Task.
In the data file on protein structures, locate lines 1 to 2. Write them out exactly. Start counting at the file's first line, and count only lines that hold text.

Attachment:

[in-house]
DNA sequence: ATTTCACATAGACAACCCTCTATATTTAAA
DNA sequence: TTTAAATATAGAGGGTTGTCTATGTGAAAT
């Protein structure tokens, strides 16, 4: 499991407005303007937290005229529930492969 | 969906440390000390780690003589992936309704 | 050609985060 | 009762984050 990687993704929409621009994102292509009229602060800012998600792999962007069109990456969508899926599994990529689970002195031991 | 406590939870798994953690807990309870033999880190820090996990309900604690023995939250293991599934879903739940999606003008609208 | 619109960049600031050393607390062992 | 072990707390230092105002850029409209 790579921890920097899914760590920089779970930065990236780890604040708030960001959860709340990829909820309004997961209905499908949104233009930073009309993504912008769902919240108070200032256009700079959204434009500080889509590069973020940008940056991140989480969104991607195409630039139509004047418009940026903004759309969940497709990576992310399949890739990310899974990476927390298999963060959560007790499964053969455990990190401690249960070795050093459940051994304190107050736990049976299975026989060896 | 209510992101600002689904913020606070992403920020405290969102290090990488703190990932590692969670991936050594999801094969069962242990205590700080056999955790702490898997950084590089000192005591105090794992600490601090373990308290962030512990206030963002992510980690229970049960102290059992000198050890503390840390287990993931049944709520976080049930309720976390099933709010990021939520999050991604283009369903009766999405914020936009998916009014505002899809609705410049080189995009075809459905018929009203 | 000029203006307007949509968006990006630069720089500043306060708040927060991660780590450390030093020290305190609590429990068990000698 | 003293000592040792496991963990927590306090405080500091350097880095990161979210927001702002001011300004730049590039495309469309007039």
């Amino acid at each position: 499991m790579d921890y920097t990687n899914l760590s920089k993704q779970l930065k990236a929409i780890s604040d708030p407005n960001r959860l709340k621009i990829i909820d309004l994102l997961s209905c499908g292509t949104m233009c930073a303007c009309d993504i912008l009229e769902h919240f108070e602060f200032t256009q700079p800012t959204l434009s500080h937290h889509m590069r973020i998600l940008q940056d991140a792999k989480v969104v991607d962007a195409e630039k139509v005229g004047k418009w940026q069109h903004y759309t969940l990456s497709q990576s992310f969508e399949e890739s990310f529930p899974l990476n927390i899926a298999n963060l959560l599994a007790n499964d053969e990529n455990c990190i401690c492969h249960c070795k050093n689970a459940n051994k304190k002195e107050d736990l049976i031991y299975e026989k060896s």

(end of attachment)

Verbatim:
[in-house]
DNA sequence: ATTTCACATAGACAACCCTCTATATTTAAA